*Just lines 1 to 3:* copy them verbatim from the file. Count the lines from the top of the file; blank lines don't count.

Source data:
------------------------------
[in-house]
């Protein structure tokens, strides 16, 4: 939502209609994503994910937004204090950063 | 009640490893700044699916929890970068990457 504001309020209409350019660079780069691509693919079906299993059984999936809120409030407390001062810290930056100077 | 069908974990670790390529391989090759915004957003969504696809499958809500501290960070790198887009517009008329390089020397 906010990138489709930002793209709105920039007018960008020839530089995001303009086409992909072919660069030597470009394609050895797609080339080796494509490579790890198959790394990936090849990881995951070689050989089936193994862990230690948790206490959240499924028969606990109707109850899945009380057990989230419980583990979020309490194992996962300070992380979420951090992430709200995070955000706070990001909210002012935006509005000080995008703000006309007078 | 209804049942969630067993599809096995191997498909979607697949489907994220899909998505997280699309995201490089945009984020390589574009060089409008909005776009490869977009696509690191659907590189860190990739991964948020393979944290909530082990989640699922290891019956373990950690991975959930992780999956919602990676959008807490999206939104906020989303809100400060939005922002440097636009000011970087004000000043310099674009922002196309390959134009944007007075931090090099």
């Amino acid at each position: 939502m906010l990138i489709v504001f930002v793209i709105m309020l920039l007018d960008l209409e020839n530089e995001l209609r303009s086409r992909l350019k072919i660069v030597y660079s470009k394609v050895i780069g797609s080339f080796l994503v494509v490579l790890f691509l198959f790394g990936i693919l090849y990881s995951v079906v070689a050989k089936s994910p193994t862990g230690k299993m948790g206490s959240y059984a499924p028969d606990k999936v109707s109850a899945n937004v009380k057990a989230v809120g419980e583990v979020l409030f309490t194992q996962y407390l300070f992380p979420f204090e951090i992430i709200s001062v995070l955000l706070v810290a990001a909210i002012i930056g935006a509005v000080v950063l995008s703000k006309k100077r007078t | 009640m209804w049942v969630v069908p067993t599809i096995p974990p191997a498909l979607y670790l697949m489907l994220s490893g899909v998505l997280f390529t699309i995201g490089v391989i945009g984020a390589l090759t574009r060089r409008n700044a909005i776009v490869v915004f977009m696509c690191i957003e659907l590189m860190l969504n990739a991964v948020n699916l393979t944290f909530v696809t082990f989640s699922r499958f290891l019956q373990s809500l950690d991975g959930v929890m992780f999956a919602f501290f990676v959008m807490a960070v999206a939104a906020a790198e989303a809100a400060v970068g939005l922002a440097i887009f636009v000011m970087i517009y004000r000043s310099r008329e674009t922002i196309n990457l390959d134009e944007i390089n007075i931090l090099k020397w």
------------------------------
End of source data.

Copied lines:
[in-house]
């Protein structure tokens, strides 16, 4: 939502209609994503994910937004204090950063 | 009640490893700044699916929890970068990457 504001309020209409350019660079780069691509693919079906299993059984999936809120409030407390001062810290930056100077 | 069908974990670790390529391989090759915004957003969504696809499958809500501290960070790198887009517009008329390089020397 906010990138489709930002793209709105920039007018960008020839530089995001303009086409992909072919660069030597470009394609050895797609080339080796494509490579790890198959790394990936090849990881995951070689050989089936193994862990230690948790206490959240499924028969606990109707109850899945009380057990989230419980583990979020309490194992996962300070992380979420951090992430709200995070955000706070990001909210002012935006509005000080995008703000006309007078 | 209804049942969630067993599809096995191997498909979607697949489907994220899909998505997280699309995201490089945009984020390589574009060089409008909005776009490869977009696509690191659907590189860190990739991964948020393979944290909530082990989640699922290891019956373990950690991975959930992780999956919602990676959008807490999206939104906020989303809100400060939005922002440097636009000011970087004000000043310099674009922002196309390959134009944007007075931090090099």
């Amino acid at each position: 939502m906010l990138i489709v504001f930002v793209i709105m309020l920039l007018d960008l209409e020839n530089e995001l209609r303009s086409r992909l350019k072919i660069v030597y660079s470009k394609v050895i780069g797609s080339f080796l994503v494509v490579l790890f691509l198959f790394g990936i693919l090849y990881s995951v079906v070689a050989k089936s994910p193994t862990g230690k299993m948790g206490s959240y059984a499924p028969d606990k999936v109707s109850a899945n937004v009380k057990a989230v809120g419980e583990v979020l409030f309490t194992q996962y407390l300070f992380p979420f204090e951090i992430i709200s001062v995070l955000l706070v810290a990001a909210i002012i930056g935006a509005v000080v950063l995008s703000k006309k100077r007078t | 009640m209804w049942v969630v069908p067993t599809i096995p974990p191997a498909l979607y670790l697949m489907l994220s490893g899909v998505l997280f390529t699309i995201g490089v391989i945009g984020a390589l090759t574009r060089r409008n700044a909005i776009v490869v915004f977009m696509c690191i957003e659907l590189m860190l969504n990739a991964v948020n699916l393979t944290f909530v696809t082990f989640s699922r499958f290891l019956q373990s809500l950690d991975g959930v929890m992780f999956a919602f501290f990676v959008m807490a960070v999206a939104a906020a790198e989303a809100a400060v970068g939005l922002a440097i887009f636009v000011m970087i517009y004000r000043s310099r008329e674009t922002i196309n990457l390959d134009e944007i390089n007075i931090l090099k020397w």